I recently wrote a post about composing a UI based on discrete behaviors. I thought maybe I should explain a bit more about the problem that led me to this idea.
Mike Wagg, Zubair Khan and I were tasked with developing a rather complex UI using ASP.NET Web Forms (the company had a suite of existing custom controls, so unfortunately MVC was not an option). We started-off using a Model View Presenter (MVP) pattern, but found that our presenters became overloaded with state management responsibilities. So we introduced a Presentation Model to handle the state and behavior of the View.
The ASP.NET page life cycle never failed to cause us grief. We attempted to abstract away the life cycle using a combination of a View, Presentation Model and backing Controller. The page populated the Presentation Model on Load and bound back to it on PreRender. Any state changes that occurred during the page life cycle was applied to the Presentation Model. The Controller’s responsibility was to receive events from the View, call out to services and pass data to the Presentation Model.
We found this greatly simplified things, as we didn’t have to worry about the changing state of the View throughout the page life cycle. We simply updated the Presentation Model and the View submissively bound to it at the end of the life cycle. We could also effectively test the entire process, as we didn’t rely on the page to manage state changes.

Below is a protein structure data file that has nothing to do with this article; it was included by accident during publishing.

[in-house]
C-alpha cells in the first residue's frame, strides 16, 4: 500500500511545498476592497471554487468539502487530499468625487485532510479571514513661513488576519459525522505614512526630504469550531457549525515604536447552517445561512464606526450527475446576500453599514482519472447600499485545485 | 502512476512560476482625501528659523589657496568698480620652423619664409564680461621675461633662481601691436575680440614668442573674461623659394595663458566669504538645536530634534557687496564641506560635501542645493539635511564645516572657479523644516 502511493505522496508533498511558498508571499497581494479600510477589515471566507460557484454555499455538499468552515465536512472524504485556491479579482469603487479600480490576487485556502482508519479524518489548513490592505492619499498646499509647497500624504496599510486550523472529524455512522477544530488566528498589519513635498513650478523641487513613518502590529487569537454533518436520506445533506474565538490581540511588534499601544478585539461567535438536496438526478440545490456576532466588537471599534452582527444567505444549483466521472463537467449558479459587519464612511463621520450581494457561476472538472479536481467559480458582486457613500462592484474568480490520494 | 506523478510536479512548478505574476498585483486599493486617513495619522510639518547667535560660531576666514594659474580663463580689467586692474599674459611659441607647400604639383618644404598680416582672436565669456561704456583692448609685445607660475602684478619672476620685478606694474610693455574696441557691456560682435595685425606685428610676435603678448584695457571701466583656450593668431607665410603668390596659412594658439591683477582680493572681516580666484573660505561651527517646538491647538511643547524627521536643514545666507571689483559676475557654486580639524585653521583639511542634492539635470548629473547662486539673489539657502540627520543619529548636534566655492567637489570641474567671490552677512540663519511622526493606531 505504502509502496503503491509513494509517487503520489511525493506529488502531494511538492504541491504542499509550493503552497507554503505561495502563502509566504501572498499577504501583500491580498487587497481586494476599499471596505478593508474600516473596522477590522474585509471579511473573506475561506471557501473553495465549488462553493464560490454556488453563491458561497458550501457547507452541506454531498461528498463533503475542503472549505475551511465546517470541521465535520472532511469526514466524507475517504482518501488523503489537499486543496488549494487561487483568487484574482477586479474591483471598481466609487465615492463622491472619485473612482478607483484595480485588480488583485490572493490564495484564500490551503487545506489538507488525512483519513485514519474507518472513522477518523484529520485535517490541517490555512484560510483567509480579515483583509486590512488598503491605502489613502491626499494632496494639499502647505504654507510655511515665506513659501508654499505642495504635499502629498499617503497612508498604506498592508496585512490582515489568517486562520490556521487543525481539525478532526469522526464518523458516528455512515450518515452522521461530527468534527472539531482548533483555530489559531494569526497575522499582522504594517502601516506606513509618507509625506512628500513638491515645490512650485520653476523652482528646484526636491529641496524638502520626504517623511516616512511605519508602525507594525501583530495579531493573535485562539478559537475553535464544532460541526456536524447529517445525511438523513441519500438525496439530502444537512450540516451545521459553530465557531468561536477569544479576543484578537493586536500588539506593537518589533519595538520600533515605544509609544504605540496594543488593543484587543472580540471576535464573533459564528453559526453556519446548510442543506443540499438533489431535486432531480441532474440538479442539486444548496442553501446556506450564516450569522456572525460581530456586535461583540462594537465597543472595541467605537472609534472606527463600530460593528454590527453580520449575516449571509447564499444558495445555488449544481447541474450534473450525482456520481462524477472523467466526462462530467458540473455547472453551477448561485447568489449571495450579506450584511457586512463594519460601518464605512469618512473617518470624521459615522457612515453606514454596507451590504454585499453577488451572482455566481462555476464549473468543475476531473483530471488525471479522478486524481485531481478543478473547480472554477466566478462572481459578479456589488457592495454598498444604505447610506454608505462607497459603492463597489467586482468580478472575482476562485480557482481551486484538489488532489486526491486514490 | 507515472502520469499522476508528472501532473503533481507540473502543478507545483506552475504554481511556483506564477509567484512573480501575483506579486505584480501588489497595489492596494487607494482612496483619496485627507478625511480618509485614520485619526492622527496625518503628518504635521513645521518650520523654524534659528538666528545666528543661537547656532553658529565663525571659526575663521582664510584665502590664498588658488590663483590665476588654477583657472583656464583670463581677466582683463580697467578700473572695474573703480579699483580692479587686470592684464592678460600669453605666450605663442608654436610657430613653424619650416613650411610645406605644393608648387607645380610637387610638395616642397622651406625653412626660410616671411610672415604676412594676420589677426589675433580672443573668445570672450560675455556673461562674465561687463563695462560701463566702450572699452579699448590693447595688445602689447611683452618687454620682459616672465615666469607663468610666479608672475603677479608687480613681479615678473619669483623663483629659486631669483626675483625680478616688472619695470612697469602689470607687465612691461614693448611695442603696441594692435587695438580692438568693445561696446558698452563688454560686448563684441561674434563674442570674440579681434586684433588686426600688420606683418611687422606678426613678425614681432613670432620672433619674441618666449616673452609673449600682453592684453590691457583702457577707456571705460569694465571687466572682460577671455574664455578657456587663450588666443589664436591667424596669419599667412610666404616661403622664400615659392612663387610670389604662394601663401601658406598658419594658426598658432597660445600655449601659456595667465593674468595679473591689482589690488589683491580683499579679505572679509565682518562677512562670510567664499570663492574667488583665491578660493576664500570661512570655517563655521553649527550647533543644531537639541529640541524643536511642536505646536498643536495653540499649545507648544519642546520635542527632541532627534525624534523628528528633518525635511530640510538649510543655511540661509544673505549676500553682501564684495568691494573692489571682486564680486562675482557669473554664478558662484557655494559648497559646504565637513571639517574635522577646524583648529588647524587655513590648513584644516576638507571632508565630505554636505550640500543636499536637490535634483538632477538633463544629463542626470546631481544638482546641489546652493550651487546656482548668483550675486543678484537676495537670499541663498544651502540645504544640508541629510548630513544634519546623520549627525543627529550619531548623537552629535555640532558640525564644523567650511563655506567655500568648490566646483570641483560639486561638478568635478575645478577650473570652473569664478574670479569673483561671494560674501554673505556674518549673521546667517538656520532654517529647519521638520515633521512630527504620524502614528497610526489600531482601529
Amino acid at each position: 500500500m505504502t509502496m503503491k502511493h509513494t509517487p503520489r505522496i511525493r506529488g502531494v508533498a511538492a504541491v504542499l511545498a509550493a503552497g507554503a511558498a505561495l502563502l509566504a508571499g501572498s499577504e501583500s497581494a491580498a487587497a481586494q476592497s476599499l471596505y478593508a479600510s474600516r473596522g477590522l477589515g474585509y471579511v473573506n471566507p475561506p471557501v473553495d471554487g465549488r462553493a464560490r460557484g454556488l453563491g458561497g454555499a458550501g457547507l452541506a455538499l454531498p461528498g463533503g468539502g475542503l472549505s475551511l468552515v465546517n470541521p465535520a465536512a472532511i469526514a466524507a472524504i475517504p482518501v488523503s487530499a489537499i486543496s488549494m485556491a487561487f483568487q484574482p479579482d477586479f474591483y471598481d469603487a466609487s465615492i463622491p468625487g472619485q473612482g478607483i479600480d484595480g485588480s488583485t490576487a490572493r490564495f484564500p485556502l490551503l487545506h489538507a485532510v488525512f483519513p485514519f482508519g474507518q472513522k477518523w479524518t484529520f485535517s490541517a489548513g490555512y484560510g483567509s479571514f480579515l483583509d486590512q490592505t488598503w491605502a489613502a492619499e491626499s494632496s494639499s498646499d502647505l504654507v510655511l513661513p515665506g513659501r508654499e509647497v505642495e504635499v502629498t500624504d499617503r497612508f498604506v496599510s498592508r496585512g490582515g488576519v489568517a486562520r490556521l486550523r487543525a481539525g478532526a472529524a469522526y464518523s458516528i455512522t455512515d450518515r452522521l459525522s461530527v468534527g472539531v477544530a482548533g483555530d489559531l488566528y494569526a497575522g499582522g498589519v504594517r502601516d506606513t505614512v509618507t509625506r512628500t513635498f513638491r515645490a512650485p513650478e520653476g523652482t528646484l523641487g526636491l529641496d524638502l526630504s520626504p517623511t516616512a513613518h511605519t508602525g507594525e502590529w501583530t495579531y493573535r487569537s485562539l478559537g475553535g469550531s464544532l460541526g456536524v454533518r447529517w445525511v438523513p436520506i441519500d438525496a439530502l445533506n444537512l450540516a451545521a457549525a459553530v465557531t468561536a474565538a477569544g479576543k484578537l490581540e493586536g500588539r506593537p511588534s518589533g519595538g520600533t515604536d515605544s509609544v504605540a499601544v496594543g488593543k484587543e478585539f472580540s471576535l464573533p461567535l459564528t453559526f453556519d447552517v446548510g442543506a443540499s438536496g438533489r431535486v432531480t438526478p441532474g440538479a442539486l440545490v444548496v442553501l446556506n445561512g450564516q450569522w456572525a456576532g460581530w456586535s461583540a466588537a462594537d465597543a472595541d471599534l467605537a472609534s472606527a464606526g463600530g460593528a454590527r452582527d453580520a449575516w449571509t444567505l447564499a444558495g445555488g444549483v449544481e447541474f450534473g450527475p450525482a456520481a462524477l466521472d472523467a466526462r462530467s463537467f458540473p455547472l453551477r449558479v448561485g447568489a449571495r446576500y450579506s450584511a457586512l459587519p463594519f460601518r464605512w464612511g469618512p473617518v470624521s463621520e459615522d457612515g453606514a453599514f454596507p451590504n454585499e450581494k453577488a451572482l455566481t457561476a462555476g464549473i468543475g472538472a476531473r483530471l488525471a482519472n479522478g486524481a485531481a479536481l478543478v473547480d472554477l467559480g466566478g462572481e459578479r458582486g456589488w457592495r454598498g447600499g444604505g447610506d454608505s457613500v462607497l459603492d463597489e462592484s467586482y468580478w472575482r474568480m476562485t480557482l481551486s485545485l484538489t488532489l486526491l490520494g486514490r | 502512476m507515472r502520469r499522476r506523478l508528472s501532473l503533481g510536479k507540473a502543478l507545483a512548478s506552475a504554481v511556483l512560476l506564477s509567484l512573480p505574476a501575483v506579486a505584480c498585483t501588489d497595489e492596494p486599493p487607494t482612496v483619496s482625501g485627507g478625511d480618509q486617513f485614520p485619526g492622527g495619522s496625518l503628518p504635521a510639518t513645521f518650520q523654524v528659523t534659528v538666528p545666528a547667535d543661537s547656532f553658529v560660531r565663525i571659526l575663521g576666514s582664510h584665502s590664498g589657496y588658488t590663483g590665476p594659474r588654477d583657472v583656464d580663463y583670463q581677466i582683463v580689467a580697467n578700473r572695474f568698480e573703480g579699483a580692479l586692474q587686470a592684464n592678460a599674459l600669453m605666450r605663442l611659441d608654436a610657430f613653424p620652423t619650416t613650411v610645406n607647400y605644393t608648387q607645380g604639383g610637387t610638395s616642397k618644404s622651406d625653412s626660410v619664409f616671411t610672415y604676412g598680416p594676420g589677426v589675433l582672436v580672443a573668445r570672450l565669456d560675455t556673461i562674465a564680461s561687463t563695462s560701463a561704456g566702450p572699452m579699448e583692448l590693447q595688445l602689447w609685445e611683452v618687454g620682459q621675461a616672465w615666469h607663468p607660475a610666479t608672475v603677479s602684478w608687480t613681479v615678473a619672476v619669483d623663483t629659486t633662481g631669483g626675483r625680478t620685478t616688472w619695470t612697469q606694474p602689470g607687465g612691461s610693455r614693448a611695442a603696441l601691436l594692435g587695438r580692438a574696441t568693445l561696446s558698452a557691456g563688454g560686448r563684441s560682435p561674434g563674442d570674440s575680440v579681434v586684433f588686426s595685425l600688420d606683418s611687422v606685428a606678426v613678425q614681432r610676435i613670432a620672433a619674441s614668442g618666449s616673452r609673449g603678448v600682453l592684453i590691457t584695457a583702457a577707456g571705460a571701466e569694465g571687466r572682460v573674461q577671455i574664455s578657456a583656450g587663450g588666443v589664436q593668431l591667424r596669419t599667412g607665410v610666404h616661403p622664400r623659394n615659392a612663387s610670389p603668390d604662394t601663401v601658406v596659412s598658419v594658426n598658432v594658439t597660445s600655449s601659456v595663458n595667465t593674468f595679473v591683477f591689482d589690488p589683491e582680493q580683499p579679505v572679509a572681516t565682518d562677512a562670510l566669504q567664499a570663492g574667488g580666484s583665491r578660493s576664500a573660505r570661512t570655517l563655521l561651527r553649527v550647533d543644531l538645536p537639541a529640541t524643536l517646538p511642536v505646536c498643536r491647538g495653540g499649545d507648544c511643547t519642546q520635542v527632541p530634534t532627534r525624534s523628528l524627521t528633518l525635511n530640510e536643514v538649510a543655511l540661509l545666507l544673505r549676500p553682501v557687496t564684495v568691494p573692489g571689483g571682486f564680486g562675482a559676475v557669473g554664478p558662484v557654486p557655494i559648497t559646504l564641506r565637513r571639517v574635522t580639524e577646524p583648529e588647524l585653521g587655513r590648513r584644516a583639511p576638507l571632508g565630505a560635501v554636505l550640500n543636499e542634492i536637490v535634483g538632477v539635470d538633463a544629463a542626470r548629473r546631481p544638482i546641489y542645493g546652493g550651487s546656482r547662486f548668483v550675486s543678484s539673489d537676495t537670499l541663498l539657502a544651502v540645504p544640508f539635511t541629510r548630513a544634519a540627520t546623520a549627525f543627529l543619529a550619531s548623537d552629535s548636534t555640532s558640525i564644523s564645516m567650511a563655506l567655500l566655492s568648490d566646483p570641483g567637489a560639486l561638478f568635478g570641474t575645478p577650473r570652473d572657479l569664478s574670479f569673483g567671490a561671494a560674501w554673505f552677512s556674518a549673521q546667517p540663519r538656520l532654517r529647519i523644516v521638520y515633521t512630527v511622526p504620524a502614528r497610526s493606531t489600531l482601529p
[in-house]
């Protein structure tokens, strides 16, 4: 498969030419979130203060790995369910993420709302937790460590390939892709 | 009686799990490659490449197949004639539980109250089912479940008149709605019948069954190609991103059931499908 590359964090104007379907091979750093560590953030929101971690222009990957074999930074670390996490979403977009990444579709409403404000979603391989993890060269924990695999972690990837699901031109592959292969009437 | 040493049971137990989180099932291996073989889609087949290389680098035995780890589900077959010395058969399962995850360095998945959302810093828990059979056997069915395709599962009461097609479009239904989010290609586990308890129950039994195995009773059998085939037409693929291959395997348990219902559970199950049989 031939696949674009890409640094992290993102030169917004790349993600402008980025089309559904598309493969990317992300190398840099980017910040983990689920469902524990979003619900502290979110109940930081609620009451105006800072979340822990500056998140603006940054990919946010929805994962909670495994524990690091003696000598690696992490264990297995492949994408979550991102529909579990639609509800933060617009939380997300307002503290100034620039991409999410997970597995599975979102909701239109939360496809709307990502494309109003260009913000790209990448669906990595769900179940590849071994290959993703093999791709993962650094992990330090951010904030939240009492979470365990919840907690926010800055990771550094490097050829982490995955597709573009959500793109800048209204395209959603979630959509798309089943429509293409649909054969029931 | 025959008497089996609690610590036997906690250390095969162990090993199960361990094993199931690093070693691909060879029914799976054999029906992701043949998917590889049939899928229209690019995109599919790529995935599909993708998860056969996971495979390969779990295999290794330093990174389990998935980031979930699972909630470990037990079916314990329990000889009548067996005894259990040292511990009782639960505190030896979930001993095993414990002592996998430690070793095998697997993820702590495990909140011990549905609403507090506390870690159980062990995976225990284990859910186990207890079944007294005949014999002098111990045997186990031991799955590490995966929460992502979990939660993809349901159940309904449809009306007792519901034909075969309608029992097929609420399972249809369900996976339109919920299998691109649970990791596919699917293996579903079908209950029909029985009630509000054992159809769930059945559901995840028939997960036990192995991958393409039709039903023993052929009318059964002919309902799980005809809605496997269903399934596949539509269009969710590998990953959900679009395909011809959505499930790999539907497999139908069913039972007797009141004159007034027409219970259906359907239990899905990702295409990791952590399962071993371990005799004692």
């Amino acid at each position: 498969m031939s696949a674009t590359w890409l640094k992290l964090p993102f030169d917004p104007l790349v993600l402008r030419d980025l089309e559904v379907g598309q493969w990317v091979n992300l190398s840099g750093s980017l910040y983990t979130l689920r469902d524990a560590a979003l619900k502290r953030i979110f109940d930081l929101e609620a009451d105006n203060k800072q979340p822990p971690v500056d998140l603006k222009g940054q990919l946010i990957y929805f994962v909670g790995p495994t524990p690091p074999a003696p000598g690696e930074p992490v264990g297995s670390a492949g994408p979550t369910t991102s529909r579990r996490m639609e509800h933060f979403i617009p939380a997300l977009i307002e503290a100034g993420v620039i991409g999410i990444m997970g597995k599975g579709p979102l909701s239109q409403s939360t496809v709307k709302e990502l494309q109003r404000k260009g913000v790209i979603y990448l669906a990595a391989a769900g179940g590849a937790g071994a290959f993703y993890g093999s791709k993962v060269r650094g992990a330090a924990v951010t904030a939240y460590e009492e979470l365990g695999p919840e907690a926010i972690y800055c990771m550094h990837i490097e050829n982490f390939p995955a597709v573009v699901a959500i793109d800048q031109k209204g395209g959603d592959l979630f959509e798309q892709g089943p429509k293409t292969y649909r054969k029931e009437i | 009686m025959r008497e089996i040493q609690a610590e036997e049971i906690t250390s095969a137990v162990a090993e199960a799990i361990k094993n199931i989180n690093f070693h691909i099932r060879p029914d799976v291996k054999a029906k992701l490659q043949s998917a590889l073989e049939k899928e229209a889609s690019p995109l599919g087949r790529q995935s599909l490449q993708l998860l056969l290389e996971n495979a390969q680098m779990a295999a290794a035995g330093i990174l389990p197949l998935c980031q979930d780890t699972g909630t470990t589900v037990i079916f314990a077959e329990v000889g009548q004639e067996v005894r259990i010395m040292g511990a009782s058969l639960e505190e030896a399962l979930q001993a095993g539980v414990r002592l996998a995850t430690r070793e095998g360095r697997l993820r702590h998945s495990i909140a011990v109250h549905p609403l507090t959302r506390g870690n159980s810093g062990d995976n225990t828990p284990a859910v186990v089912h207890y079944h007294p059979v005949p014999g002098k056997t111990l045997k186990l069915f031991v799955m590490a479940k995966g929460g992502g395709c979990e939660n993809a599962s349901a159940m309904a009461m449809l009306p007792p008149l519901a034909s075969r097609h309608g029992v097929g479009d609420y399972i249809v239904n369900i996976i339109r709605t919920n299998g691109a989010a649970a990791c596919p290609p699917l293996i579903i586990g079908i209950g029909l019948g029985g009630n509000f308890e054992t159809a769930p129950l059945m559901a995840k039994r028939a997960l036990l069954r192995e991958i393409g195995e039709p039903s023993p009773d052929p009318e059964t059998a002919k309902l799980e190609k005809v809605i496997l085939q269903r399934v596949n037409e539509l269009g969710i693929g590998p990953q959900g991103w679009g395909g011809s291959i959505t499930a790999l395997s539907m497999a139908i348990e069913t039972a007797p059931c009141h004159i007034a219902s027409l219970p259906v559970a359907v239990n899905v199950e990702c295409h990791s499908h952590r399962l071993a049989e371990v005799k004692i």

The only downside to the Presentation Model was that we had to change the code in order to accommodate new behavior. This violates the Open/Closed Principal (OCP) and increased the risk of breaking existing functionality. That led me to investigate the discrete behaviors approach that I blogged about.
Another problem we faced was getting the presentation components to talk to each other. We were using the View as the messaging bus, but this led to a lot of code that looked like parentView.childView.DoSomething(). This was very brittle, so we created an Event Hub that acted as a central messaging bus that any of the presentation components could publish/subscribe to.
We now feel we have this complex UI project under control. Mike is currently writing a series of posts that go into further details on the Presentation Model and Event Hub approaches. We learned a lot from this project and I hope this can help someone else who is creating a complex UI in a stateless web environment.